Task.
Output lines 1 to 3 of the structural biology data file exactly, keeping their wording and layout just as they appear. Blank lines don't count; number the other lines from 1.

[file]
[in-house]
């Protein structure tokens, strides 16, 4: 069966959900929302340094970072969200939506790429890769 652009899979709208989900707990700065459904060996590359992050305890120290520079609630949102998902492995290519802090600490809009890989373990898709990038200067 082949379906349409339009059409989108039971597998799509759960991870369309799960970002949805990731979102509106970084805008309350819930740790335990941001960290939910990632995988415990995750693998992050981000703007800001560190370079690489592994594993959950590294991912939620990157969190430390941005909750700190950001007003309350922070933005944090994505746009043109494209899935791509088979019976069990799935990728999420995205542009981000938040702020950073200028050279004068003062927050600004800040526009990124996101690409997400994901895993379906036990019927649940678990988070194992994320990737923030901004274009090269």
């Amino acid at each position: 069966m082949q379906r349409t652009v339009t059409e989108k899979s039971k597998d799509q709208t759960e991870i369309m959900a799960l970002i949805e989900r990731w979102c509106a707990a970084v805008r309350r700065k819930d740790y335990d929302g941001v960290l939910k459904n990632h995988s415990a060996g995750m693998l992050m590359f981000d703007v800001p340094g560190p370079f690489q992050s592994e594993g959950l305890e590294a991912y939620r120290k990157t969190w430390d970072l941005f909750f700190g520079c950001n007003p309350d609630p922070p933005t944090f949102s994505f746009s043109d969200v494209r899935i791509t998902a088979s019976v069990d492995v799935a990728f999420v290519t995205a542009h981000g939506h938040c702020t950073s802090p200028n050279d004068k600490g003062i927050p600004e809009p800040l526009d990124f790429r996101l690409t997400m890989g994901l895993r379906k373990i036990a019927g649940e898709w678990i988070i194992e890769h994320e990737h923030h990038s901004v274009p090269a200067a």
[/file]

[in-house]
């Protein structure tokens, strides 16, 4: 069966959900929302340094970072969200939506790429890769 652009899979709208989900707990700065459904060996590359992050305890120290520079609630949102998902492995290519802090600490809009890989373990898709990038200067 082949379906349409339009059409989108039971597998799509759960991870369309799960970002949805990731979102509106970084805008309350819930740790335990941001960290939910990632995988415990995750693998992050981000703007800001560190370079690489592994594993959950590294991912939620990157969190430390941005909750700190950001007003309350922070933005944090994505746009043109494209899935791509088979019976069990799935990728999420995205542009981000938040702020950073200028050279004068003062927050600004800040526009990124996101690409997400994901895993379906036990019927649940678990988070194992994320990737923030901004274009090269």
């Amino acid at each position: 069966m082949q379906r349409t652009v339009t059409e989108k899979s039971k597998d799509q709208t759960e991870i369309m959900a799960l970002i949805e989900r990731w979102c509106a707990a970084v805008r309350r700065k819930d740790y335990d929302g941001v960290l939910k459904n990632h995988s415990a060996g995750m693998l992050m590359f981000d703007v800001p340094g560190p370079f690489q992050s592994e594993g959950l305890e590294a991912y939620r120290k990157t969190w430390d970072l941005f909750f700190g520079c950001n007003p309350d609630p922070p933005t944090f949102s994505f746009s043109d969200v494209r899935i791509t998902a088979s019976v069990d492995v799935a990728f999420v290519t995205a542009h981000g939506h938040c702020t950073s802090p200028n050279d004068k600490g003062i927050p600004e809009p800040l526009d990124f790429r996101l690409t997400m890989g994901l895993r379906k373990i036990a019927g649940e898709w678990i988070i194992e890769h994320e990737h923030h990038s901004v274009p090269a200067a």